The pros and cons of department store credit cards

The pros and cons of department store credit cards The pros and cons of department store credit cards Image:

In a Nutshell

The pros of a department store credit card can easily turn into cons if you're not careful with how you use the card.

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Chances are, a cashier at a retail store has asked whether you’d like to get a credit card from that store.

To tempt you to sign up on the spot, that cashier might dangle a special offer — for example, 30 percent off regularly priced merchandise — if you’re instantly approved for the store’s card.

But should you take up that offer? The answer depends, in large part, on what your credit history is like and how responsible you are with credit.

What types of store credit cards are available?

First, let’s cover the two types of department store, or retail, credit cards.

One type of retail card looks just like a regular credit card, but you can only use it to buy goods and services from that retailer. That’s unlike a traditional credit card, which can be used wherever a merchant accepts cards.

The other type of retail card bears the name of a retailer, but the card can be used at other locations as well, not just at that specific store.


Pro: Department store credit cards can be a financial tool.

“Store credit cards can be a wise financial tool when you understand their pros and cons,” says personal finance expert Laura Adams, host of the “Money Girl” podcast.

But the card is a wise tool only if you can demonstrate financial responsibility, which includes making regular payments on time. Payment history is a key factor in determining your credit scores.

For someone with not-so-great credit or no credit at all, a department store credit card can be a decent path for building credit. Why? Consumers who have trouble opening a traditional credit card because of their credit may find it easier to be approved for a store credit card.

Broadly speaking, issuers of store credit cards have looser standards for approving an applicant than issuers of standard credit cards do. That can make store credit cards appealing to people with credit scores below 700 — those who are trying to build or rebuild their credit.

Credit consultant Julie Marie McDonough, author of “How to Make Your Credit Score Soar,” calls retail cards the “training wheels” of credit. That’s because when you use a store card, your payment history and other details are reported to the credit bureaus and contribute to creating a credit history.

You can also benefit from a card’s perks, such as earning rewards from the retailer’s loyalty program, special discounts or advance notice of promotions or sales.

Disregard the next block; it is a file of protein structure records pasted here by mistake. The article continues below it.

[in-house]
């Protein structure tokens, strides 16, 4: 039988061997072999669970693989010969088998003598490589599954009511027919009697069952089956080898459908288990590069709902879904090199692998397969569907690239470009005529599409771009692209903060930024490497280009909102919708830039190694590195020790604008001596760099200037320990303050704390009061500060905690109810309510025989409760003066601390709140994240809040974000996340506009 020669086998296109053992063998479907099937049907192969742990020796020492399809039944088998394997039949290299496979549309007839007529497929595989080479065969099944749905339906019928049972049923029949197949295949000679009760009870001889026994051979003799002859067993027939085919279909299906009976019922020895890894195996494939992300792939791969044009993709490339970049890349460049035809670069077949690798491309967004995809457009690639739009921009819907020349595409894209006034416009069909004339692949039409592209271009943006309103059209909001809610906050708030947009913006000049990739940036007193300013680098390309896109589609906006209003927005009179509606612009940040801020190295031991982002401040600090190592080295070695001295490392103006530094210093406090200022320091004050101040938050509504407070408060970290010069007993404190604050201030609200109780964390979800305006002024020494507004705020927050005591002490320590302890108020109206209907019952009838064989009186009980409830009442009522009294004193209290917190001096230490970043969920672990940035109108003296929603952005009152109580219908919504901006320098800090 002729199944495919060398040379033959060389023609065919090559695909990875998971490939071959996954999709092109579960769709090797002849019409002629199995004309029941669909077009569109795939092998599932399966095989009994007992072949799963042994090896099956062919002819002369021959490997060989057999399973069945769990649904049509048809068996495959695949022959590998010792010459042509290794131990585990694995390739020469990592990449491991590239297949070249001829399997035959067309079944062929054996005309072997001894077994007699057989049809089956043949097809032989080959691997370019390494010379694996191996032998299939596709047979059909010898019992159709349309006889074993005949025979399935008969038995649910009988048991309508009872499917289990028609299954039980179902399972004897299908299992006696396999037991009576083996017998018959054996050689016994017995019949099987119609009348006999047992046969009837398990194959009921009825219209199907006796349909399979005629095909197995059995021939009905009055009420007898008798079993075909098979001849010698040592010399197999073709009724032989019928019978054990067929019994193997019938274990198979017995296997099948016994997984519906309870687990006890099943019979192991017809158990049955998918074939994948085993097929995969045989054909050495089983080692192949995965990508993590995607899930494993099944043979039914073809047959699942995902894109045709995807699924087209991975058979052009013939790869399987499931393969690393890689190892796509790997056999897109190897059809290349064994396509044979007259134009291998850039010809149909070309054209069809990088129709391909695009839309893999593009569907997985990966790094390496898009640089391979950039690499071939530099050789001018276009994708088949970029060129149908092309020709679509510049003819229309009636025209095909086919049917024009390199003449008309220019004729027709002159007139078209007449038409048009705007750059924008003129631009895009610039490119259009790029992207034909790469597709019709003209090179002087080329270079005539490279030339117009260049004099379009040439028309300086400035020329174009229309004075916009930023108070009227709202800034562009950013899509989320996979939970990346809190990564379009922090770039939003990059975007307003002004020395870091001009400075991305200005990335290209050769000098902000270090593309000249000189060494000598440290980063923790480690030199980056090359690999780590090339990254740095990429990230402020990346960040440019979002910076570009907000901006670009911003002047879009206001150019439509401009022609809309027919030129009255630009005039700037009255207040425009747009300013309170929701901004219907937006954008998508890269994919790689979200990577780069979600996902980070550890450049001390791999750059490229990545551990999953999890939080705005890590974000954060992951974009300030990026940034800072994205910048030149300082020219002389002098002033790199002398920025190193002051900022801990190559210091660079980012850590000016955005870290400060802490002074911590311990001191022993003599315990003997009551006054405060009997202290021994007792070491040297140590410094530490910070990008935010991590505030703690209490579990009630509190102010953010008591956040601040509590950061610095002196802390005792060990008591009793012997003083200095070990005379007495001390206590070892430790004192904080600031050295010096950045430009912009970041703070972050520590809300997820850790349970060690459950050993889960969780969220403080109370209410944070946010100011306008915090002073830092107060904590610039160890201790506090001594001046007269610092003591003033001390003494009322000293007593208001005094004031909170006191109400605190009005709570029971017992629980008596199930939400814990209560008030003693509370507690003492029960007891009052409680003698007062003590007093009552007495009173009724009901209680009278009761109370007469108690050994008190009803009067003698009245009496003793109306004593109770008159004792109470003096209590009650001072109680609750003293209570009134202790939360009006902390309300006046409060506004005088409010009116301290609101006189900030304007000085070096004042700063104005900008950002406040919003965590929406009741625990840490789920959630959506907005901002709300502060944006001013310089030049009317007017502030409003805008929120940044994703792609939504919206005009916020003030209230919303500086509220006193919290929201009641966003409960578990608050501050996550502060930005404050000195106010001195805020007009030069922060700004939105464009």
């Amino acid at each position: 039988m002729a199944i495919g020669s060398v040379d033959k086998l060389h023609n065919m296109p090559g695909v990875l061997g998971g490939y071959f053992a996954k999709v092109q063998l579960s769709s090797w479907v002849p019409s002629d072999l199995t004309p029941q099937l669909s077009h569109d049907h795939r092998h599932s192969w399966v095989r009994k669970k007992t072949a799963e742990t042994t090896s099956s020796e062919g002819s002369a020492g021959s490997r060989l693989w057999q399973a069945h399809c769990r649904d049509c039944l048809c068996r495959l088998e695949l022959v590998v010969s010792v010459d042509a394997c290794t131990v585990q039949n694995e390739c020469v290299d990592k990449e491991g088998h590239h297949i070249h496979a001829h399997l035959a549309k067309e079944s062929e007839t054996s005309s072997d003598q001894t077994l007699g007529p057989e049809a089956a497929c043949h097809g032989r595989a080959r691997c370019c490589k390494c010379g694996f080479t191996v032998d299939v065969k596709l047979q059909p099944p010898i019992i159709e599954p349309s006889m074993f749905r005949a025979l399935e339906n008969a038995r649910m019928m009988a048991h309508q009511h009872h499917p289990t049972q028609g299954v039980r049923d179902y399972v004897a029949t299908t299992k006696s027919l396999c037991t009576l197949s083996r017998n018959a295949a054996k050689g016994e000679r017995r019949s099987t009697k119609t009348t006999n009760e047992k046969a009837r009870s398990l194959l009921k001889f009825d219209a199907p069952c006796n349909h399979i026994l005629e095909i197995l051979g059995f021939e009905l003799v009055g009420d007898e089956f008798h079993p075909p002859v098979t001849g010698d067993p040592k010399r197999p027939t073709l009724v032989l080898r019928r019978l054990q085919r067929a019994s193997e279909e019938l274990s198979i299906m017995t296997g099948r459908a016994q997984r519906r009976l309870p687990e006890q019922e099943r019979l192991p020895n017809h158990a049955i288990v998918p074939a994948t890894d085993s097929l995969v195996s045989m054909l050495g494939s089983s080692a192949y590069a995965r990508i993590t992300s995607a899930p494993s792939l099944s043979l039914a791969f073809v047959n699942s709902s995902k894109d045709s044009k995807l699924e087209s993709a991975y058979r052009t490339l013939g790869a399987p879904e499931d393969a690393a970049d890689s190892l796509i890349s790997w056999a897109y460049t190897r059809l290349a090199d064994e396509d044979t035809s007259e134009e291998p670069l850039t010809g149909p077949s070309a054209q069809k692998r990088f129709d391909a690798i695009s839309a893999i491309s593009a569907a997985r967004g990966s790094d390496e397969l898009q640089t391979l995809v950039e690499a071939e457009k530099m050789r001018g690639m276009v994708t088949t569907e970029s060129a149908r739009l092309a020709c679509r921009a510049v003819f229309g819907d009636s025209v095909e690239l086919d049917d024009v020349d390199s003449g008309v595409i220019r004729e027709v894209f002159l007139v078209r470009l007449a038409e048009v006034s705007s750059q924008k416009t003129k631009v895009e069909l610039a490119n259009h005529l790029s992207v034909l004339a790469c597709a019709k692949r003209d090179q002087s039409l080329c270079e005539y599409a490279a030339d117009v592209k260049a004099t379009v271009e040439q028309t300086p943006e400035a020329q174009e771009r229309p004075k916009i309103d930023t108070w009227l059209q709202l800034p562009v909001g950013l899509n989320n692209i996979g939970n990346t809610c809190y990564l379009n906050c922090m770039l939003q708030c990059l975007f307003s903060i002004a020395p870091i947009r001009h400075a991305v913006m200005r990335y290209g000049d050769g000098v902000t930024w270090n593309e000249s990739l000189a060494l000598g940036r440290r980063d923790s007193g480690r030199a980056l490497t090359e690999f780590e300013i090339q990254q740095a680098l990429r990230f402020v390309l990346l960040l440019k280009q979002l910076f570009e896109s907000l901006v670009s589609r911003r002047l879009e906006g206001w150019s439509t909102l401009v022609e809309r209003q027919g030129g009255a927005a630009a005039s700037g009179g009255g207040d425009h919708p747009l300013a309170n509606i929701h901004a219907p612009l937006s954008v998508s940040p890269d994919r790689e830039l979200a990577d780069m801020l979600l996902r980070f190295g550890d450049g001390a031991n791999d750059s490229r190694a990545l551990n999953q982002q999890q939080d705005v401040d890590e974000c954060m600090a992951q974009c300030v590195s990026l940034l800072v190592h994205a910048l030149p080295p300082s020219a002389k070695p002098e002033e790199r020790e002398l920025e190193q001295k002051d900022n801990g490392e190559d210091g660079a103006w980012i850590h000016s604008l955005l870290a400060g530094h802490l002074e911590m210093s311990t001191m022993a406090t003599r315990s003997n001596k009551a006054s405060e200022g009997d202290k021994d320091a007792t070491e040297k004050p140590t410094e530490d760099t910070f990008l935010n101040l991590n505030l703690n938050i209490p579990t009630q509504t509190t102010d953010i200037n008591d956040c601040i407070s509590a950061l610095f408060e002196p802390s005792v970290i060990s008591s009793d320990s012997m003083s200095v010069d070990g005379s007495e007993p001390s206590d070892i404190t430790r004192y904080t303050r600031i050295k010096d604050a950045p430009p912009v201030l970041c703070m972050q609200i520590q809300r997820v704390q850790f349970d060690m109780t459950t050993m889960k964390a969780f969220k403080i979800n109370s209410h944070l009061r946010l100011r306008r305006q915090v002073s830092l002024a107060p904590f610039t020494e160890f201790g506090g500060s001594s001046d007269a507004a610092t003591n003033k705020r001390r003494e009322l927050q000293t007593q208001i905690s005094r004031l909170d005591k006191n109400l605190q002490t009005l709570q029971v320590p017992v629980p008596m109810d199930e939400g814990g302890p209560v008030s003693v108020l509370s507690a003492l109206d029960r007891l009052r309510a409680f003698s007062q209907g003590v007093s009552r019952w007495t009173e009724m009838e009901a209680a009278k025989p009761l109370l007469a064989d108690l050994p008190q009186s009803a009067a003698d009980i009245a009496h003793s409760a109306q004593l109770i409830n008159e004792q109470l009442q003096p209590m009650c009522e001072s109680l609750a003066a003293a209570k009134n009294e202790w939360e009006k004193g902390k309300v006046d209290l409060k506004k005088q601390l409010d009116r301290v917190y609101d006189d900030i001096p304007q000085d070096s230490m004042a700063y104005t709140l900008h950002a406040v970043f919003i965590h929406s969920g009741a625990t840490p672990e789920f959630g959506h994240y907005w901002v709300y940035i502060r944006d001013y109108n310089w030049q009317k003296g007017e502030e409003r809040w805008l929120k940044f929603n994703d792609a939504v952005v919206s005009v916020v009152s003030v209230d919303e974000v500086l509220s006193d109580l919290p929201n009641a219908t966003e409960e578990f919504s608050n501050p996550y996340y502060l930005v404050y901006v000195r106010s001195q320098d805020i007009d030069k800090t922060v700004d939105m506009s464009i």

Con: Department store credit cards can also lead to financial trouble.

Department store credit cards typically have higher annual percentage rates (APRs) than traditional credit cards do. This means if you don’t pay off the balance on your department store credit card every month, you’ll accrue interest payments that are higher than those you’d normally find with a traditional credit card.

However, if you do pay off the balance on time every month on a department store card, you won’t rack up interest payments.

“Just don’t go overboard and spend more than you should by jumping on every ‘savings’ opportunity that a store credit card offers,” Adams says.

Also, since retailers regularly seduce consumers with credit card sign-up bonuses, it can seem alluring to apply for several store cards during one trip to the mall. But that could spell trouble as well. When you apply for credit, the retailer — or, more accurately, the bank that issues the retailer’s card — performs a hard inquiry. Having too many of these inquiries can signal you’re a higher-risk borrower, which can lower your credit scores.

Fortunately, it can be harder to go overboard with a store credit card, as this kind of card often comes with a lower credit limit than a regular card does. But there’s a catch here: Being at or near the limit on a card can bump up your credit utilization ratio and possibly lead to a dip in your credit scores.

Who should get a store credit card and who shouldn’t?

So, Adams says, a store credit card is “a poor choice when you typically charge a lot or need to carry a balance from month to month.”

As noted by Consumer Reports, if you fail to pay your monthly balance in full, “the interest you’ll be charged could wipe out the discount you got for signing up for the card.”

However, Adams says, a store credit card can be a smart choice if you regularly make purchases from a retailer such as Amazon.com or Costco — and you pay off the balance on time and in full every month to avoid accumulating interest.


Bottom line

As with any credit card, you should carefully study the terms and conditions if you decide to apply for a store card. Pay close attention to the APR, and make sure you’re comfortable with that interest rate.

The perks that come with a store credit card can sound awesome at first. But they might not be so awesome if you’re struggling to pay off the full balance every month and are hit with high interest charges.


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